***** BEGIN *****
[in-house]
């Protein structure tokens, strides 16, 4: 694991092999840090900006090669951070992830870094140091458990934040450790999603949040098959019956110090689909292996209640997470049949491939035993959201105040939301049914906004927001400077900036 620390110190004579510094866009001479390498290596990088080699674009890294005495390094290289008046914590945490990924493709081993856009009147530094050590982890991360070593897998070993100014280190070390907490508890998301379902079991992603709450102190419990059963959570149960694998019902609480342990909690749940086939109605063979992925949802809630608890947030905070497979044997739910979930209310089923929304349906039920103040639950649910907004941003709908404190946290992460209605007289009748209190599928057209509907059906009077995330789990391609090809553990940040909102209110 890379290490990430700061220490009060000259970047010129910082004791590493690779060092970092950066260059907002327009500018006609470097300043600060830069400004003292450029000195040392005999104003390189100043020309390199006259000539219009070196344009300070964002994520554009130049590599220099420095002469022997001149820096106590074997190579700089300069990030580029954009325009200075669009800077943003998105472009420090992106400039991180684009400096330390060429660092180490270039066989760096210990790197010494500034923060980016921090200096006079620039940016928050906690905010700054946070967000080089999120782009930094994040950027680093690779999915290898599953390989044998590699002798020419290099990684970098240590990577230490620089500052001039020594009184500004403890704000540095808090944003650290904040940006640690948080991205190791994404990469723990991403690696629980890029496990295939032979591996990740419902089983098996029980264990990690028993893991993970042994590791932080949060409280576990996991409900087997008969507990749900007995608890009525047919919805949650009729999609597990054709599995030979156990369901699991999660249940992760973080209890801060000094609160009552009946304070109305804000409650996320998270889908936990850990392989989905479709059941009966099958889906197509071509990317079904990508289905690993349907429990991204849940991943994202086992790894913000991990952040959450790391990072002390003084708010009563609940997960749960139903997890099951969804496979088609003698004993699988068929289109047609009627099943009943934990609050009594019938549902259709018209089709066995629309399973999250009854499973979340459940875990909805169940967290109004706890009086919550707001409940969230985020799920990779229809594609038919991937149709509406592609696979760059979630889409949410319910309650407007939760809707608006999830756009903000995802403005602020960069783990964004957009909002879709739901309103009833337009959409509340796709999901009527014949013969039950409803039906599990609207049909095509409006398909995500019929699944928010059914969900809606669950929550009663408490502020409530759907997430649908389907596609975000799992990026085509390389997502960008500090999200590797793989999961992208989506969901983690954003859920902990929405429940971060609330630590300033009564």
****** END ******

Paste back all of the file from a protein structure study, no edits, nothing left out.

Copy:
[in-house]
């Protein structure tokens, strides 16, 4: 694991092999840090900006090669951070992830870094140091458990934040450790999603949040098959019956110090689909292996209640997470049949491939035993959201105040939301049914906004927001400077900036 620390110190004579510094866009001479390498290596990088080699674009890294005495390094290289008046914590945490990924493709081993856009009147530094050590982890991360070593897998070993100014280190070390907490508890998301379902079991992603709450102190419990059963959570149960694998019902609480342990909690749940086939109605063979992925949802809630608890947030905070497979044997739910979930209310089923929304349906039920103040639950649910907004941003709908404190946290992460209605007289009748209190599928057209509907059906009077995330789990391609090809553990940040909102209110 890379290490990430700061220490009060000259970047010129910082004791590493690779060092970092950066260059907002327009500018006609470097300043600060830069400004003292450029000195040392005999104003390189100043020309390199006259000539219009070196344009300070964002994520554009130049590599220099420095002469022997001149820096106590074997190579700089300069990030580029954009325009200075669009800077943003998105472009420090992106400039991180684009400096330390060429660092180490270039066989760096210990790197010494500034923060980016921090200096006079620039940016928050906690905010700054946070967000080089999120782009930094994040950027680093690779999915290898599953390989044998590699002798020419290099990684970098240590990577230490620089500052001039020594009184500004403890704000540095808090944003650290904040940006640690948080991205190791994404990469723990991403690696629980890029496990295939032979591996990740419902089983098996029980264990990690028993893991993970042994590791932080949060409280576990996991409900087997008969507990749900007995608890009525047919919805949650009729999609597990054709599995030979156990369901699991999660249940992760973080209890801060000094609160009552009946304070109305804000409650996320998270889908936990850990392989989905479709059941009966099958889906197509071509990317079904990508289905690993349907429990991204849940991943994202086992790894913000991990952040959450790391990072002390003084708010009563609940997960749960139903997890099951969804496979088609003698004993699988068929289109047609009627099943009943934990609050009594019938549902259709018209089709066995629309399973999250009854499973979340459940875990909805169940967290109004706890009086919550707001409940969230985020799920990779229809594609038919991937149709509406592609696979760059979630889409949410319910309650407007939760809707608006999830756009903000995802403005602020960069783990964004957009909002879709739901309103009833337009959409509340796709999901009527014949013969039950409803039906599990609207049909095509409006398909995500019929699944928010059914969900809606669950929550009663408490502020409530759907997430649908389907596609975000799992990026085509390389997502960008500090999200590797793989999961992208989506969901983690954003859920902990929405429940971060609330630590300033009564």